Coronavirus in the age of conspiracy theory

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Where Facebook was once a place people congregated to post and exchange benign pictures of their pets, evening meals, deceased relatives, holiday snaps and nights out, it has now become a cesspit of outlandish conspiracy theories on everything from chemtrails, 9/11, climate change, mass shootings, vaccines, and so on.

This descent into madness has been exacerbated by the current coronavirus crisis, wherein we find ourselves being regaled with a set of ludicrous assertions about the virus’s origins — a choice between Bill Gates, the Chinese Government, the Illumnati, or if David Icke is to be believed something known as the Cult. More ludicrous still is the assertion that Covid-19 is spread by 5G masts and has been purposely created and unleashed to place us on lockdown as a control mechanism in service to the approaching New World Order and One World Government.

In the introduction to his book, , Chris Hedges writes, ‘There is nothing rational about rebellion. To rebel against insurmountable odds is an act of faith, without which the rebel is doomed’.

Yes, but what if within the rebellion, rebellion is waged against rationality itself? This as an escape from a reality the ‘rebel’ finds hard to navigate with all of its complexities and contradictions. Much easier to embrace the simplistic and the fantastic — narratives proffered by false prophets such as the previously mentioned David Icke, Alex Jones, and other such cranks, people who’ve filled their boots at the deep well of the gullibility suffered by those desperate to have explained in simple terms that which by its very nature is complex.

Four decades of neoliberalism has done much to atomise society at home and spread chaos and death abroad. Its prime movers have done so while, with the aid of a loyal media, inculcating false consciousness underpinned by the lie that this is the best of all possible worlds. However the answer to the dystopian reality forged as a result does not lie in meeting false consciousness with more false consciousness, which is what makes this rising tide in the traction of conspiracy theory in our midst so insidious and dangerous.

Here we are obliged to confront the fact that in the wake of 9/11 anti-politics, unreason, and subjectivism has increasingly taken the place of serious counter-hegemonic politics and movements. The result is a period in which the objective material conditions for rebellion — growing inequality, injustice and the self-evident unsustainability of the status quo — has lacked the necessary subjective factor of a politically conscious and organised collective response.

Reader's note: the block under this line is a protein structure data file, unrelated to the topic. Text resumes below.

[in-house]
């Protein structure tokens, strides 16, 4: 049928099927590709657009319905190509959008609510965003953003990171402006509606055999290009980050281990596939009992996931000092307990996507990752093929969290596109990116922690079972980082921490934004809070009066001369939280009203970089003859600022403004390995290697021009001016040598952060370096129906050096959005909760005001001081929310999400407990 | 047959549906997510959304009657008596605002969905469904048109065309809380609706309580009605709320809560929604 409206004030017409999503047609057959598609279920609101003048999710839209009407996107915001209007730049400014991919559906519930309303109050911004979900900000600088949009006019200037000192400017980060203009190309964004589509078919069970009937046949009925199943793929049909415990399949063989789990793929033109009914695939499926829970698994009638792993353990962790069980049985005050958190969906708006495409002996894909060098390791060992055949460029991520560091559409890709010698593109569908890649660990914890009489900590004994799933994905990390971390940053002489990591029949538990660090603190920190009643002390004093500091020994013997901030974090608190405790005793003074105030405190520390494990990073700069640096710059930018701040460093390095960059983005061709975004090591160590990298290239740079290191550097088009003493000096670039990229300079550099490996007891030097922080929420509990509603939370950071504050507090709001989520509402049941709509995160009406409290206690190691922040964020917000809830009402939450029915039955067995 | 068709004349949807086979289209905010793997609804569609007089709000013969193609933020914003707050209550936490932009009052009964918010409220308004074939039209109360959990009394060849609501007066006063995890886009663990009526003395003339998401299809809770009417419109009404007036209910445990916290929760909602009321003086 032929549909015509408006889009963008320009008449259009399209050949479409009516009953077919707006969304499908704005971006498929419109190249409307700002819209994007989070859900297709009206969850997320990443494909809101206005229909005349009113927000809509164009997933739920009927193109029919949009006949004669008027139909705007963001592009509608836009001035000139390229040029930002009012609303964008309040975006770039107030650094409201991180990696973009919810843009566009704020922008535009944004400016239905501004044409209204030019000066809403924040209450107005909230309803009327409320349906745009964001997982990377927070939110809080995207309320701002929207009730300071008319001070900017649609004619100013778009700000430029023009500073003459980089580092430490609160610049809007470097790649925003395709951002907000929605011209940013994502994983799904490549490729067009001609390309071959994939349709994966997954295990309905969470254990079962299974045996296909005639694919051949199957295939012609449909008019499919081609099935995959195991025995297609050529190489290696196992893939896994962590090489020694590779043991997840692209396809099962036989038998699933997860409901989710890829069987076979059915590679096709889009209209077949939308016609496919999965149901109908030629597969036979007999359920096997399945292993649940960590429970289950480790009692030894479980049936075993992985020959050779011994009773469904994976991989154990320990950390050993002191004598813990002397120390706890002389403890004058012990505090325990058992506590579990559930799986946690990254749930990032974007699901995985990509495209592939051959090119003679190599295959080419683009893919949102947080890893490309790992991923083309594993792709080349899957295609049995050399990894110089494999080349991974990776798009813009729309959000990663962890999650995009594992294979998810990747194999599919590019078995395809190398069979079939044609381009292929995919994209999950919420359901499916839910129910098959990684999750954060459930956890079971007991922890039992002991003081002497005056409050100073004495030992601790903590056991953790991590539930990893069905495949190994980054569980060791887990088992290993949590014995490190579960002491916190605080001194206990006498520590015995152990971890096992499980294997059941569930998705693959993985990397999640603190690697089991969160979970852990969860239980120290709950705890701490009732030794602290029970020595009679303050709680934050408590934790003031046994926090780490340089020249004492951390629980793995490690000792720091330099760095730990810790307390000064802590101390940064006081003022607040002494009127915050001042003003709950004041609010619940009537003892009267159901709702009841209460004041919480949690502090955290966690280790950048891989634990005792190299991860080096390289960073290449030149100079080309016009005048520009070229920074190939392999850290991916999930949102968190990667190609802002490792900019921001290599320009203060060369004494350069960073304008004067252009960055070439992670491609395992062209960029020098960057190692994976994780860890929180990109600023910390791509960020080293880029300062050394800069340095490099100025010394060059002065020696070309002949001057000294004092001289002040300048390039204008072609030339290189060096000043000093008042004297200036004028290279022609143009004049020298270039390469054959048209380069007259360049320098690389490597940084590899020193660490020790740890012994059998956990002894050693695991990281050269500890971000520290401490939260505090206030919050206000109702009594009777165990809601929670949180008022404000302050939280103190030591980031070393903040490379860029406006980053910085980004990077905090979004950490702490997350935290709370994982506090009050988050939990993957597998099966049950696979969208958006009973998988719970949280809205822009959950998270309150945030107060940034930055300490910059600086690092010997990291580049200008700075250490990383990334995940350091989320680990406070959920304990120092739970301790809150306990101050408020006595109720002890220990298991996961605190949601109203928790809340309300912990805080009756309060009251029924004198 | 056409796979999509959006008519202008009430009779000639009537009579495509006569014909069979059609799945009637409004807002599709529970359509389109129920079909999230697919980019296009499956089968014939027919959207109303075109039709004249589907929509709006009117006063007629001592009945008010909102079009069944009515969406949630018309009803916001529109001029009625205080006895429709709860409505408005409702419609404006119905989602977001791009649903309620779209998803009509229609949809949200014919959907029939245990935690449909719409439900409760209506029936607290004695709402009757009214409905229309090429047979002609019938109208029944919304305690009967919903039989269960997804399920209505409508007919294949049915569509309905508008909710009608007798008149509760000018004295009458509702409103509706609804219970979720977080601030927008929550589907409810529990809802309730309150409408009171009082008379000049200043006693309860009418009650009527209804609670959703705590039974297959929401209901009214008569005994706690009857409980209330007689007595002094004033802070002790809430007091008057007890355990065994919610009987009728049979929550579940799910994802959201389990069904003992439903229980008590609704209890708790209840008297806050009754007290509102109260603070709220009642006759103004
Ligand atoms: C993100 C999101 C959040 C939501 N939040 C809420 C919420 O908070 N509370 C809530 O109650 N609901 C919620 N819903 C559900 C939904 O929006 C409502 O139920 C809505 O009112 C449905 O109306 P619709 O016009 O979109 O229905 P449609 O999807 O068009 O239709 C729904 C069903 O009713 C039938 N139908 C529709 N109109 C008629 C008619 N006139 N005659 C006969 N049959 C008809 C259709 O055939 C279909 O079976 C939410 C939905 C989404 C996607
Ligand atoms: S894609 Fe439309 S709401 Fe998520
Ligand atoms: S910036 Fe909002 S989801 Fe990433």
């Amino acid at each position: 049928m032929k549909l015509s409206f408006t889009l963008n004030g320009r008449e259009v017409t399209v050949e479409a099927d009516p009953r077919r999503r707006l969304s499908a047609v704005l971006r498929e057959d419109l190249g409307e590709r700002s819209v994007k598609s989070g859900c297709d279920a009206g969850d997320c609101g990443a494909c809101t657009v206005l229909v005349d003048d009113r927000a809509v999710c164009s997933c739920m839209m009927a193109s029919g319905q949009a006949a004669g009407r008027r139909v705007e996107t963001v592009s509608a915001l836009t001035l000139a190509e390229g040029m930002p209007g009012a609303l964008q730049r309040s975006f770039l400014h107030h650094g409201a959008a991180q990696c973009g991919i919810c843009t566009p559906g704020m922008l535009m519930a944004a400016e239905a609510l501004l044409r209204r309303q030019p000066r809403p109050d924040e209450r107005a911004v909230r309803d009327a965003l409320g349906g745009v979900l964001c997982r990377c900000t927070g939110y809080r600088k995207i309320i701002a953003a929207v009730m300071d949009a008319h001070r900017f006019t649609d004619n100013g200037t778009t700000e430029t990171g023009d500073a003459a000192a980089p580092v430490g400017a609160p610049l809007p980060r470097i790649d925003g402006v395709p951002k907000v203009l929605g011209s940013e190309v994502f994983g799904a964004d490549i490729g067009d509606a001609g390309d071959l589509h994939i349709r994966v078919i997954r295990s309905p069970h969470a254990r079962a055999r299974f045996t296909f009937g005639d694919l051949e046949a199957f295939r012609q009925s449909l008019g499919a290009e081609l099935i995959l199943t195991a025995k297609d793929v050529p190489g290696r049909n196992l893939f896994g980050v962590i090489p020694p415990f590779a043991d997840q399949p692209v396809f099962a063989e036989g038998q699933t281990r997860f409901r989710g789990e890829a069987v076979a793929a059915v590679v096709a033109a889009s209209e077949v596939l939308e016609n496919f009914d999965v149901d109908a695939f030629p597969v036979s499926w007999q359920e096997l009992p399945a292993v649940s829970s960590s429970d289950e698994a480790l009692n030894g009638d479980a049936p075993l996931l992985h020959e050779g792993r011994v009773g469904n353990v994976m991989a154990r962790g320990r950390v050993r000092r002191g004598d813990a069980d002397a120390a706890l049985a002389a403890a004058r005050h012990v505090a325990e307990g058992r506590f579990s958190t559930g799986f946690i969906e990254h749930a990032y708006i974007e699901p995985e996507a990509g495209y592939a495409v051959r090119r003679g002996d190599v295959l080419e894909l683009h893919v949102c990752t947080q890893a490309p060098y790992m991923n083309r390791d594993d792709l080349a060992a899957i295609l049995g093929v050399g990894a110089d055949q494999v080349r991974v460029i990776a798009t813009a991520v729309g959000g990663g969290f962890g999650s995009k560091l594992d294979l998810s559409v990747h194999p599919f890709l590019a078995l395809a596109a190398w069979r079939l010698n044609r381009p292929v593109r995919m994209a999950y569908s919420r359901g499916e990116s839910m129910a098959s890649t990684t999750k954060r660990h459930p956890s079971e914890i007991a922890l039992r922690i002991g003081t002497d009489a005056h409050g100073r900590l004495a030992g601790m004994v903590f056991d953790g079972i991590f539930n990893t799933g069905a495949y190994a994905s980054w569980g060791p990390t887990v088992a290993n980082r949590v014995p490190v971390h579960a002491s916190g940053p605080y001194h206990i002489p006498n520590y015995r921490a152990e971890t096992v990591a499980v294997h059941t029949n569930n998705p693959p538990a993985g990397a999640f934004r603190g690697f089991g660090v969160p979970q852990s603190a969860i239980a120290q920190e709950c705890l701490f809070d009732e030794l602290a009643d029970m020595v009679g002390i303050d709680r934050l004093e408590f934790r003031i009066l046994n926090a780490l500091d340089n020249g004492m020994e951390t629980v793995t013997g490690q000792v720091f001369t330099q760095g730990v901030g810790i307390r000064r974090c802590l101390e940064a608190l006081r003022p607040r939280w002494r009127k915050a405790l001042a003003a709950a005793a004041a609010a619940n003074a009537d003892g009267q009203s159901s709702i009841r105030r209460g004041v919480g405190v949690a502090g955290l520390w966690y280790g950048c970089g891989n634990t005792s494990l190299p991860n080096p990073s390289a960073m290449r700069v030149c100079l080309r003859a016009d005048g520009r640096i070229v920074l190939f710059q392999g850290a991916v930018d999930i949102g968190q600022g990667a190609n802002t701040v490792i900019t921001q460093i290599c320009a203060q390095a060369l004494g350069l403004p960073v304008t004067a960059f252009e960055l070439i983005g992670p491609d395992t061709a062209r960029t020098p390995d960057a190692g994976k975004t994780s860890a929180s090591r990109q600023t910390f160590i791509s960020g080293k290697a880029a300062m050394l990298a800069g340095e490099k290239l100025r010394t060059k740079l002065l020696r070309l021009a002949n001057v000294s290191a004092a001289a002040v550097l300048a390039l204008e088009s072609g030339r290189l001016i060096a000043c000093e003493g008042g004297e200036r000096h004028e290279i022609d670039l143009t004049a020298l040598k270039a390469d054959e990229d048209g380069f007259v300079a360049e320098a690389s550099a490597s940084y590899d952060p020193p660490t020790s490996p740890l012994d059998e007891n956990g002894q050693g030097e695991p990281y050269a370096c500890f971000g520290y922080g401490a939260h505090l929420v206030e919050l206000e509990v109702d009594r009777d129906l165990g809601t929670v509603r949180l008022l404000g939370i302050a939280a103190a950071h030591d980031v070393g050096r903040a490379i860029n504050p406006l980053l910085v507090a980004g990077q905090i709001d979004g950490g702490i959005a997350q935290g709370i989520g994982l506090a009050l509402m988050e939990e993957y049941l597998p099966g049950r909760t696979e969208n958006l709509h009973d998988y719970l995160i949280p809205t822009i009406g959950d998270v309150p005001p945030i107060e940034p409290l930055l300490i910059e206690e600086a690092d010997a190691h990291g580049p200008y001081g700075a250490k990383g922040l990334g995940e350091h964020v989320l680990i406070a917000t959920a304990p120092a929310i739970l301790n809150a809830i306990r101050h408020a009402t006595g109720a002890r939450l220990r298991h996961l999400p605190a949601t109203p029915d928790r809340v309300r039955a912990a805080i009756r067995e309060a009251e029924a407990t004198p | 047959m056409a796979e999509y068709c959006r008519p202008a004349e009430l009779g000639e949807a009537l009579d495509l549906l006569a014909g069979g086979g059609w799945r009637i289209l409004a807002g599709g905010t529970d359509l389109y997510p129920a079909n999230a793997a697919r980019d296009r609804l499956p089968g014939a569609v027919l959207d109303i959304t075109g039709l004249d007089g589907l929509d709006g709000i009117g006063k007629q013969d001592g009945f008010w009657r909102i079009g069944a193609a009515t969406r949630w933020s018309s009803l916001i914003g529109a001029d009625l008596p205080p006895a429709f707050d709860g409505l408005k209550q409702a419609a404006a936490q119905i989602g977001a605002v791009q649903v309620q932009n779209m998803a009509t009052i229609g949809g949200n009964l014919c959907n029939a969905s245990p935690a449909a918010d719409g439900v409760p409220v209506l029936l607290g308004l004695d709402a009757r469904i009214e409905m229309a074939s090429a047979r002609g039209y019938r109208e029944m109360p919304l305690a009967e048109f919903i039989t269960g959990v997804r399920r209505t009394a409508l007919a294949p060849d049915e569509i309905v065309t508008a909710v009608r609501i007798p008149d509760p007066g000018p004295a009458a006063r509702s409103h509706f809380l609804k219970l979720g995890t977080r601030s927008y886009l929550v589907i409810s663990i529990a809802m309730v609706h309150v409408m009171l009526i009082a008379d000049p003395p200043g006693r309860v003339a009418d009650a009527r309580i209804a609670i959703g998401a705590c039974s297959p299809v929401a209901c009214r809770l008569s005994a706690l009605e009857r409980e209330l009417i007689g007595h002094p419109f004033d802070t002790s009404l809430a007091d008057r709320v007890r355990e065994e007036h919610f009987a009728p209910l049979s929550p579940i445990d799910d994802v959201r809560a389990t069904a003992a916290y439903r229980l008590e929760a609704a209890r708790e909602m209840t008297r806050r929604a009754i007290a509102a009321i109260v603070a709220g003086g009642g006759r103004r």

Increasingly, and worryingly, replacing collective resistance to the chaos wrought by capitalism is the individual digestion of YouTube videos and social media posts, distorting reality and shaping it according to the need for escapism. More broadly, the thrill of an edited ‘documentary’ with its lurid music, dramatic intercutting, gripping and doom-laden narrative is reflective of the fear experienced by primitive man as he grappled with the seemingly inexplicable forces of nature.

Throughout history cults and millenarian-type movements have been established to meet the need for a portal out of the grim reality of the human condition into the realms of wonder and fantasy. And it’s precisely the urge to escape into this realm which feeds a growing and worrying embrace of conspiracy theory.

I say worrying because we now have open conspiracy theorists at the heads of governments in our world.

Those include Brazil’s current president, Jair Messias Bolsonaro, who believes that the threat of coronavirus has been exaggerated and refuses to adhere to World Health Organisation guidelines on lockdown in his country, thus placing the lives of thousands of his own people at risk. Bolsonaro is also a man who isn’t minded to respect the science on climate change, and instead has gleefully set about the deforestation of the Amazon rainforest with commerce not the planet in mind. Similarly, Donald Trump has been guilty of downplaying the science on both coronavirus and climate change, viewing both as part of a plot to cripple the US economy; the former at the hands of China from without, the latter at the hands of the liberal left from within.

In Italy, meanwhile, the Five Star Movement has much to answer for with its fixation on pushing anti-vaccination doggerel onto the Italian public, helping to elevate the country’s ‘no-vax’ movement to mainstream prominence and credibility.

What, strikingly, Bolsonaro, Trump and the Five Star Movement in Italy each have in common is that they sit on the populist right of the political spectrum. And this is also where conspiracy theory sits, revealed in sum as a reactionary interpretation of real world events, immobilising rather than mobilising human agency thereby.

The difference, ultimately, between critical thinking and magical thinking is the difference between engagement with reality and departure from it.


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